Among a large number of reshaped template family sitcoms to suit contemporary narratives, Baskets stands out with its unusually realistic tone in an often surrealist viewing.
“Computers aren’t the thing, they’re the thing that gets you to the thing.”
Philip and Elizabeth Jennings (real names Mischa and Nadezhda respectively) are an enigmatic television couple that in their marital situation seem unlike any other romantically involved pair in their arranged, falsified marriage. Yet through compelling characterisation and writing, both are humanised with deep empathy to display that their marital woes are not so dissimilar to any other’s couples. The show constantly worked in binary oppositions to display the tense environment surrounding the Cold War in the 1980s as Elizabeth and Philip as Russian illegals working for the KGB defend their country against Reagan’s America. From the outset of the show’s conception, it is easy to see that Philip and Elizabeth too are polar opposites as Elizabeth’s steel determination and patriotism is juxtaposed with Philip’s sympathetic outlook to America and its culture as well as his exhaustion from his job. This already shows their relationship to be problematic and with arguments and temporary separations already brimming amid the show’s beginning, their marriage is only further challenged and deepened from there on as they deal with parental anxiety for their very American children in a highly protective culture that was so alien to them upon their arrival.
It is evident straight from its pilot episode that something is amiss with Norman Bates with the death of his father causing immediate audience speculation as this tragic event sends our protagonists to the eponymous location infamous for the murderous treachery that happens within the film and begins immediately as the series begins. This is the main pitfall of the series as throughout the first season (and to a lesser extent the second and third) the various subplots (involving crime, territory wars and sex rings) that stretch the runtime—often needlessly—far over the hour and forty minutes with which the film runs for. These elements can become tedious mainly due to when they detract from the fascinating relationship between the dual protagonists—Norma and Norman—as they often serve the character of Norman’s brother Dylan who proves most essential to the drama when placed within the Bates household rather than elsewhere as a force who drives so much tension out of the mother and son through their rather realistically played jealousy. Norma as an incredibly motivated matriarch is endlessly compelling in her tragic failed attempts to protect her son and thrive in her new life in White Pine Bay. Norman in a lot of ways is so unwittingly like his mother in that he too tries to intervene in her romantic life whilst trying to bitterly prove that he can maintain his own individuality when in fact he is so dependent on her that his ill-mind subconsciously believes it would be best if a manifestation of his mother were present all the time.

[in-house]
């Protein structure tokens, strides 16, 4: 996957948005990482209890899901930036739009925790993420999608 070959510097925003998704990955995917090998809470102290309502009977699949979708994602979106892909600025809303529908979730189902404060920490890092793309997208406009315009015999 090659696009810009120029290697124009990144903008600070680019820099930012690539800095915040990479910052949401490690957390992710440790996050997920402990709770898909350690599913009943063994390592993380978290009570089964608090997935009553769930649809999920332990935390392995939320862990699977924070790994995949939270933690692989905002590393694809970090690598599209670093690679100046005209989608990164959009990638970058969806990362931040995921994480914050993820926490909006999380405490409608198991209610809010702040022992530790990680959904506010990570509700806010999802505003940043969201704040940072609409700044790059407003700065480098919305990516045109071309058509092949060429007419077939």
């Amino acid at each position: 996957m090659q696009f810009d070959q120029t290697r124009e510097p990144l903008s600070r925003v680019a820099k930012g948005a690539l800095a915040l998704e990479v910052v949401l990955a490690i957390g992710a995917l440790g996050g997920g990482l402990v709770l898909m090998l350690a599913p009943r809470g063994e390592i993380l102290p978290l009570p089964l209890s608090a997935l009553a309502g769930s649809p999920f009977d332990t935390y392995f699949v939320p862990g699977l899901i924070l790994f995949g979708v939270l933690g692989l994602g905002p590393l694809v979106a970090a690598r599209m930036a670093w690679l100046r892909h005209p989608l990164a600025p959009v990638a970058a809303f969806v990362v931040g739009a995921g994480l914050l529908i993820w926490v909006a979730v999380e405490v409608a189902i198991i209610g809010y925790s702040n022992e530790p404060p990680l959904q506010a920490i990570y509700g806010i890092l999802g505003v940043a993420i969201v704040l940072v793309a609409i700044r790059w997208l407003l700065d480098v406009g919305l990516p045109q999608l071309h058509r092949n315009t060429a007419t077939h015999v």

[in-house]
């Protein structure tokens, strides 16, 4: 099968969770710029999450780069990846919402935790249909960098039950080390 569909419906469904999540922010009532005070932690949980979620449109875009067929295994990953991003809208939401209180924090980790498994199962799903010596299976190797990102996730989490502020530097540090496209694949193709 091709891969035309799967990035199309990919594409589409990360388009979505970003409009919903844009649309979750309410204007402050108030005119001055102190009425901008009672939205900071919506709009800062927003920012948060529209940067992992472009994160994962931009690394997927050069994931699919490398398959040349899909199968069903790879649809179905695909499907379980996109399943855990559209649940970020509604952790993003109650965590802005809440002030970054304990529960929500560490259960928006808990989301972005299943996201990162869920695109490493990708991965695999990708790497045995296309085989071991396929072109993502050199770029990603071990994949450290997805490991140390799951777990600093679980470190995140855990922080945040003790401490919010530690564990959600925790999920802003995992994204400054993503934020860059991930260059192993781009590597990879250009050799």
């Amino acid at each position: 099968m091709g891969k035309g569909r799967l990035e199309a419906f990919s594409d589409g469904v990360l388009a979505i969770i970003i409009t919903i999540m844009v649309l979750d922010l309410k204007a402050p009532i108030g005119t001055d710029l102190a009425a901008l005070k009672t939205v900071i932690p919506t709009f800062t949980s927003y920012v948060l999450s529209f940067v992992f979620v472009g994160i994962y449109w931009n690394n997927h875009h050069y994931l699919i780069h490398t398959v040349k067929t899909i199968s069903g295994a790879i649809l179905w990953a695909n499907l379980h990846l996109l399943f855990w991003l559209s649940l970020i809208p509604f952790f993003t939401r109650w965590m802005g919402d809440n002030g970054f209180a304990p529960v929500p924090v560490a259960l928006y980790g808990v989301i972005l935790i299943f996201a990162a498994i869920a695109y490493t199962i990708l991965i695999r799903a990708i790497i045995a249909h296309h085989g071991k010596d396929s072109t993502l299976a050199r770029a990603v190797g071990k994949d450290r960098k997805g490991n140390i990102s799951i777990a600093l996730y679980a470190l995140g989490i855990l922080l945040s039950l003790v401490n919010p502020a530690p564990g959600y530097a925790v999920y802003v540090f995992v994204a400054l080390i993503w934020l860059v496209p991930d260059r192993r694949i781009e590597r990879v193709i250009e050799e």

Striving from the norm of typical Black Mirror episodes with its comical tone and bright aesthetic, "Nosedive" immediately establishes its own unique approach to the social commentary the series is known for. Based on a story by series creator Charlie Brooker, but written for screen by Parks and Recreation veterans Rashida Jones and Michael Schur, the tone for this episode differs dramatically from bleak parables such as Metalhead and White Bear with emphasis on more stylised dialogue and cinematography as well as a memorable score by Max Richter. This makes it quite striking as an opening episode and sets the standard for the now higher budget series after the buy-out from Netflix with access to more realised technology in the props department shaping much meaning for the episode. The new studio partnership between the UK and America also means that more exaggerated culture can be addressed within the series itself. This is true for this episode as with star Bryce Dallas Howard perfectly cast as a desperate socialite aiming for higher ranking from her peers in order to improve her socioeconomic status and achieve the manipulatively marketed dream home with a holographic display of what partner appeals to her.